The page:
Interview with Nat Faxon, Ron Funches and Joel Kim Booster: Lost Season 1


Apple TV is ready for humor with a heart of gold in Loot, the premiere of the first three episodes of which took place today. The executive producers are Matt Hubbard of Parks and Recreation and Alan Young (who was also a consulting producer at The Good Place). In the new series, Maya Rudolph plays the recently divorced and newly minted billionaire Molly. After receiving compensation and a little spiral ride, she finds out that she is the owner of a charitable foundation, and decides to transform her soul.

While Molly participates in this in her foundation, viewers also get to know some of the men who work there, regardless of whether it is voluntary or not. Molly’s assistant Nicholas (Joel Kim Booster, Big Mouth) would like to be anywhere at first, but soon he was won over by the seriousness of IT guy Howard (Ron Funches, Harley Quinn), who also turns out to be Molly’s cousin. And none of them can resist the amiable practicality of accountant Arthur (Nat Faxon, Gaslit), whose own dynamic with Molly can become more than friendly.

Screen Rant talked to three actors about the relationships Arthur, Howard and Nicholas are building with each other and with Molly during the first season of Loot. They also shared some important things close and dear to their hearts.

Screen Rant: Joel, it’s obvious that giving back to the community is not Nicholas’ biggest passion. How is he coping with Molly’s new work goals?

Joel Kim Booster: Yes, I think at the beginning of the show Nicholas plays the devil on Molly’s shoulder a little bit. He would rather take drugs with her in Belize and buy locks online than try to save the world.

But I think when he gets dragged into this world, he goes on a parallel journey [to] Molly, kicking and screaming. He falls in love with this friendship with Arthur and Howard, and it really changes his outlook on the world, because he’s not used to having friends who really care about him. I think he’s used to very superficial friendships of mutual services that are very competitive, and finally being among people who really care about him and want him to succeed in this world really changes his outlook on life.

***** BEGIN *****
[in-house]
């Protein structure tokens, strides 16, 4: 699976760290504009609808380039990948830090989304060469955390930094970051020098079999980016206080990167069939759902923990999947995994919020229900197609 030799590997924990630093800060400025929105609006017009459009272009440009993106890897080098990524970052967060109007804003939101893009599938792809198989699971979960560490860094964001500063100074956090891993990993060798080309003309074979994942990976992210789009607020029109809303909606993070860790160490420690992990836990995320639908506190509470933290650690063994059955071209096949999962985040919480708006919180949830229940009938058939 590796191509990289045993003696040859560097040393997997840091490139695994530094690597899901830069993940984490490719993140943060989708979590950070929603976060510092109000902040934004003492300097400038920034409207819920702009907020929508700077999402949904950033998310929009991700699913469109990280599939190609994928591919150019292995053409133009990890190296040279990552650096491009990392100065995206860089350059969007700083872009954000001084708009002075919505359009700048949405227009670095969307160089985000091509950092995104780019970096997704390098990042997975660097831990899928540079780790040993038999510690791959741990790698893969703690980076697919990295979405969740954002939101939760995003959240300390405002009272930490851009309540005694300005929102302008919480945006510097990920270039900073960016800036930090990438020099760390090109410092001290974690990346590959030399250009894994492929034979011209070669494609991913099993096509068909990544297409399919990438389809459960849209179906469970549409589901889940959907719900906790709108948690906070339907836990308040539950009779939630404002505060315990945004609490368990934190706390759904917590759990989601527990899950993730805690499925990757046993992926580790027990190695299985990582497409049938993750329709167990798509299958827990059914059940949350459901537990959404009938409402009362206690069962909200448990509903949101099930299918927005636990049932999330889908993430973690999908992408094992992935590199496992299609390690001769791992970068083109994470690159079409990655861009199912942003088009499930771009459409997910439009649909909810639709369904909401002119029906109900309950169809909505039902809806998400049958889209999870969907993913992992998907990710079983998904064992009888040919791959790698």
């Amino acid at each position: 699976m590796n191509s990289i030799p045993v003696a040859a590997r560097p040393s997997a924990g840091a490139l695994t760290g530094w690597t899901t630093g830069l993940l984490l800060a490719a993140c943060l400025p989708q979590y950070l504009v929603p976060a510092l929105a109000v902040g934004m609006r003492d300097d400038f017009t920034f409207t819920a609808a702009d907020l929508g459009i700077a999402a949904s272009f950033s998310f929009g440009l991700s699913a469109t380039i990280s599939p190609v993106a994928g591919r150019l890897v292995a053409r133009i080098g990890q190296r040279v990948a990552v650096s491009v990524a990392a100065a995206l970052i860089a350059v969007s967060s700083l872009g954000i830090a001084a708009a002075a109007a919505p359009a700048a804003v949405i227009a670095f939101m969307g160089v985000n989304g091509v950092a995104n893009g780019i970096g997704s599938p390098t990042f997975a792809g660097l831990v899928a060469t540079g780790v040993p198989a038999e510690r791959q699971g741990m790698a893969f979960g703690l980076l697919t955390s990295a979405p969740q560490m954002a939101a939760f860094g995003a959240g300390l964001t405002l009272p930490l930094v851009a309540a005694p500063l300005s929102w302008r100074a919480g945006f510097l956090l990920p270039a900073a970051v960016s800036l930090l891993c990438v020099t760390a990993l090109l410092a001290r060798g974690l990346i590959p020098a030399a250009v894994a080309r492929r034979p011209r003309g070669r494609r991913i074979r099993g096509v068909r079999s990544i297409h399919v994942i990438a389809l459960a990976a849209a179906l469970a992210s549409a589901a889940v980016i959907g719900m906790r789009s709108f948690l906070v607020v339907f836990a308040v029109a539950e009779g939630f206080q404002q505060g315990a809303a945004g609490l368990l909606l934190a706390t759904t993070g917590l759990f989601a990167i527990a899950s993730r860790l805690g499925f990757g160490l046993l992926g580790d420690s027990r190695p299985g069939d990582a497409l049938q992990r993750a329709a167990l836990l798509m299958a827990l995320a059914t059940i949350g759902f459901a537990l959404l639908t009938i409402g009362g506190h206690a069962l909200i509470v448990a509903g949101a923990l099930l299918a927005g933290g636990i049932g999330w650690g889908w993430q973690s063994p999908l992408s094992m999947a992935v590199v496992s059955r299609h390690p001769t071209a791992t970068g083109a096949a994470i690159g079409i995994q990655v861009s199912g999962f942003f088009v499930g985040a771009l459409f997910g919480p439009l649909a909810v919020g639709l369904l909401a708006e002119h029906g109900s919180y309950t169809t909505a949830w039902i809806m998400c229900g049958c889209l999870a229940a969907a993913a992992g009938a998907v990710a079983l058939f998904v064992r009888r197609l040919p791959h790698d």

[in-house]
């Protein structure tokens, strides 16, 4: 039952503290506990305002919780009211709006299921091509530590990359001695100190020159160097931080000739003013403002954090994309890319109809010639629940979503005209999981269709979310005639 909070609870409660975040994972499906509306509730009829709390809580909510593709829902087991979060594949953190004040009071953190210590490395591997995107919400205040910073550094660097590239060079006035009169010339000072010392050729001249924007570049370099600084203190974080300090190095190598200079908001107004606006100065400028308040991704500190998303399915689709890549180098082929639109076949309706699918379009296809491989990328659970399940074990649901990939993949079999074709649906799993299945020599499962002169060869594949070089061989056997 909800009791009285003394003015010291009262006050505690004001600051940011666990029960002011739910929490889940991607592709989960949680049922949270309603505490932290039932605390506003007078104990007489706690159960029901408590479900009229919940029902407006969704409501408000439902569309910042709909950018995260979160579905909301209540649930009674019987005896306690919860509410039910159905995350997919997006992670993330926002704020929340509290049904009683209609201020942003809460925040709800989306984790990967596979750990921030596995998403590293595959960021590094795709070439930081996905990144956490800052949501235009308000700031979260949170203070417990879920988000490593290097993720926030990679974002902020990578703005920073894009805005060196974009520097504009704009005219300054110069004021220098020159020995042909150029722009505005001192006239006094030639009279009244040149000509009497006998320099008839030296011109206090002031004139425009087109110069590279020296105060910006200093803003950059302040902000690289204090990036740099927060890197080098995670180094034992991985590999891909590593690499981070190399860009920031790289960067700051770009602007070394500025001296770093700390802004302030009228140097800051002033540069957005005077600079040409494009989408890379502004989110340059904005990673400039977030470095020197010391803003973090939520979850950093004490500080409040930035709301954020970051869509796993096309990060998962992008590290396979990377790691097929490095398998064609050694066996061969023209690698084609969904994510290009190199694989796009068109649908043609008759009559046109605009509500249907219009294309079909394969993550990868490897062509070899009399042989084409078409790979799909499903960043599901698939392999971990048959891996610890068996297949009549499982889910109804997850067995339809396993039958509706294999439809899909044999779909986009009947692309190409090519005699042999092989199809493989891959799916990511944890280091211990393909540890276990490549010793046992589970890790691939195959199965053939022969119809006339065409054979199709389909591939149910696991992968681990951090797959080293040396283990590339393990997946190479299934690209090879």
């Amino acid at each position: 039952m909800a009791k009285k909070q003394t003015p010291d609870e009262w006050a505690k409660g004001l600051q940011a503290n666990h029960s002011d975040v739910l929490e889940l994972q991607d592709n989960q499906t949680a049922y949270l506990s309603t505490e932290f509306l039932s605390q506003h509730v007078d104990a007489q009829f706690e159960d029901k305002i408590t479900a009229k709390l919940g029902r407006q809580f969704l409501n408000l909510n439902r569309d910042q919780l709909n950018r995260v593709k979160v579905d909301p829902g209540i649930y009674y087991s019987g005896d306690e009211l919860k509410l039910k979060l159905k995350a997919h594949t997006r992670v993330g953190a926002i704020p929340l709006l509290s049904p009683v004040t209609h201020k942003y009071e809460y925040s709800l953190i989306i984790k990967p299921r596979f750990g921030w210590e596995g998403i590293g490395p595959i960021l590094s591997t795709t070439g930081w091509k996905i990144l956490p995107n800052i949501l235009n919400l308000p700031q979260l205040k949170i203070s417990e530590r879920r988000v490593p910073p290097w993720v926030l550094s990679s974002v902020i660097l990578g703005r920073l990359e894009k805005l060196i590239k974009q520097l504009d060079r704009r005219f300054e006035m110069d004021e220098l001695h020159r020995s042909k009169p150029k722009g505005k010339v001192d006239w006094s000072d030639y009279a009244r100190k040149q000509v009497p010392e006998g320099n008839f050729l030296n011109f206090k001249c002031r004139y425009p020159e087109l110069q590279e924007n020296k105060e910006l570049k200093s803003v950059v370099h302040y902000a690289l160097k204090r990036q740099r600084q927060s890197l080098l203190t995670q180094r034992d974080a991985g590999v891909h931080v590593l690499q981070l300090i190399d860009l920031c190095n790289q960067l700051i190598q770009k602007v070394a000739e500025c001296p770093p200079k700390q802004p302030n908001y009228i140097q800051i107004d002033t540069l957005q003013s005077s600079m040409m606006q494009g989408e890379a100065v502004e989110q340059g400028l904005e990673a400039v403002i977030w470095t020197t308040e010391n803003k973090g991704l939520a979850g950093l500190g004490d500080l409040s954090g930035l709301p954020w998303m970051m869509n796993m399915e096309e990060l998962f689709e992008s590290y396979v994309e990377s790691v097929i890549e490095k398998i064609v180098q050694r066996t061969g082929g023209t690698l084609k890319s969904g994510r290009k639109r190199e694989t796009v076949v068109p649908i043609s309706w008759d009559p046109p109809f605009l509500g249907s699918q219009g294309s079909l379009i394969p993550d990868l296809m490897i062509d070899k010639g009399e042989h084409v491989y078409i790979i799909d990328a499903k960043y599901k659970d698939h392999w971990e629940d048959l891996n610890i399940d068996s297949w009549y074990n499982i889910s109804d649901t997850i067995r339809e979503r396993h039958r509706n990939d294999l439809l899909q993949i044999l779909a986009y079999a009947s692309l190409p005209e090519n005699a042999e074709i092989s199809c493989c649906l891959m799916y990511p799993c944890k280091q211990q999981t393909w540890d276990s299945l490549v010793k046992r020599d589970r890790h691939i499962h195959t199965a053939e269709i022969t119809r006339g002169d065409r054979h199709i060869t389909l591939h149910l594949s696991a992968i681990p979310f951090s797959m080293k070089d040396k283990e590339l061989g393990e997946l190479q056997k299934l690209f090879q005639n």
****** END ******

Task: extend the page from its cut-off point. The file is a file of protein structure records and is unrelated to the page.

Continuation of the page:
Speaking of friendship, Howard seems to be living his best life and loves everyone. But he has a special affection for Nicolas throughout the season. Can you talk about this growing connection and how he reacts to it?

Ron Funches: Yeah, I think when we come and meet Howard, he gets pretty bored. He lives his life with few problems; there are not many people with whom he is connected. And I think when he sees Nicholas, he sees someone he can get close to; someone as cool as him; someone as handsome as him. They can go to the gym together.

He just sees the future in it and doesn’t understand why Nicholas is afraid at first. Because I think Howard’s character is similar to me. He is very open-hearted and he has a connection with everyone. He is like that grounded person who grounds Molly, bringing her back from the material world to the world of her family and the world of mercy. So that you know that no matter how far you get lost, your family will still be there for you.

I love it. Arthur and Molly have a lot more in common than you’d expect, Nat. Can you talk about this growing connection and where do you think it’s going?

Nat Faxon: Yes. I think there is a lot in common in the lives of Molly and Arthur. Obviously, they have both recently divorced and are trying to figure out what the second half of their lives will be like — or, I would say, the next chapter. And I think there is this connection that gradually leaks out over the course of the season.

Obviously, it’s difficult because it’s a working relationship. There are obvious feelings for each other, but how far can you move forward with this? And how discreet are you with her? Hopefully I would like to see this continue to evolve and see where it goes.

But, as with any good drama, there will be obstacles and tension on the way. So, let’s see.

Not all of us have 87 billion dollars that we can return to society, but I am sure that we all have things close and dear to our hearts. Can each of you name what you particularly like?

Joel Kim Booster: I think right now in Los Angeles I’m really involved in the homeless community and their struggle here. I think it’s an epidemic all over our country, and I think it’s especially bad right now here in Los Angeles. That’s definitely a reason that I think we’re looking at in the series – and it was a really big draw for me, to be honest, to come on the show and see how these real issues are portrayed in the comedy was really wonderful for me.

Ron Funches: I have a couple. My son was diagnosed with autism at an early age, and it was a big part of my life when I advocated for autism awareness.